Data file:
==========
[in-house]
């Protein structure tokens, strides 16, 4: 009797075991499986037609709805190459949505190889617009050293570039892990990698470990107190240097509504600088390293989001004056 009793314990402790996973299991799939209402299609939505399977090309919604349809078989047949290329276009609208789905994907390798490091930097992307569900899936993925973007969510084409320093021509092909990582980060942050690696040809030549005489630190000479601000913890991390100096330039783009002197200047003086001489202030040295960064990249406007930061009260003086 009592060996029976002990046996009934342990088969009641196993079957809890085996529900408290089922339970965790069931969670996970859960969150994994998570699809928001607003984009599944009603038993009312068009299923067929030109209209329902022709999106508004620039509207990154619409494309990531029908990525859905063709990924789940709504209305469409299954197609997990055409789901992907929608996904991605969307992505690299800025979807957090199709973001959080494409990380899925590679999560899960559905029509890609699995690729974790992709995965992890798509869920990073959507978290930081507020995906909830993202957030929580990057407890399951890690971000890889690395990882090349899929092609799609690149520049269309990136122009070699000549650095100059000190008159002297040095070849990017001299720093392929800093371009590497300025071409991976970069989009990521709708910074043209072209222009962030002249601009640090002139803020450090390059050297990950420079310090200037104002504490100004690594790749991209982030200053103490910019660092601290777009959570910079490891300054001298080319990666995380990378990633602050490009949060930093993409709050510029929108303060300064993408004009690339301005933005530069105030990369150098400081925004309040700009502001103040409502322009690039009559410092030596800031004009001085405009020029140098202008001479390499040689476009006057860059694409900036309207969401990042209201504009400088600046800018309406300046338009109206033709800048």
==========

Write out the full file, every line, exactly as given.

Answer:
[in-house]
């Protein structure tokens, strides 16, 4: 009797075991499986037609709805190459949505190889617009050293570039892990990698470990107190240097509504600088390293989001004056 009793314990402790996973299991799939209402299609939505399977090309919604349809078989047949290329276009609208789905994907390798490091930097992307569900899936993925973007969510084409320093021509092909990582980060942050690696040809030549005489630190000479601000913890991390100096330039783009002197200047003086001489202030040295960064990249406007930061009260003086 009592060996029976002990046996009934342990088969009641196993079957809890085996529900408290089922339970965790069931969670996970859960969150994994998570699809928001607003984009599944009603038993009312068009299923067929030109209209329902022709999106508004620039509207990154619409494309990531029908990525859905063709990924789940709504209305469409299954197609997990055409789901992907929608996904991605969307992505690299800025979807957090199709973001959080494409990380899925590679999560899960559905029509890609699995690729974790992709995965992890798509869920990073959507978290930081507020995906909830993202957030929580990057407890399951890690971000890889690395990882090349899929092609799609690149520049269309990136122009070699000549650095100059000190008159002297040095070849990017001299720093392929800093371009590497300025071409991976970069989009990521709708910074043209072209222009962030002249601009640090002139803020450090390059050297990950420079310090200037104002504490100004690594790749991209982030200053103490910019660092601290777009959570910079490891300054001298080319990666995380990378990633602050490009949060930093993409709050510029929108303060300064993408004009690339301005933005530069105030990369150098400081925004309040700009502001103040409502322009690039009559410092030596800031004009001085405009020029140098202008001479390499040689476009006057860059694409900036309207969401990042209201504009400088600046800018309406300046338009109206033709800048």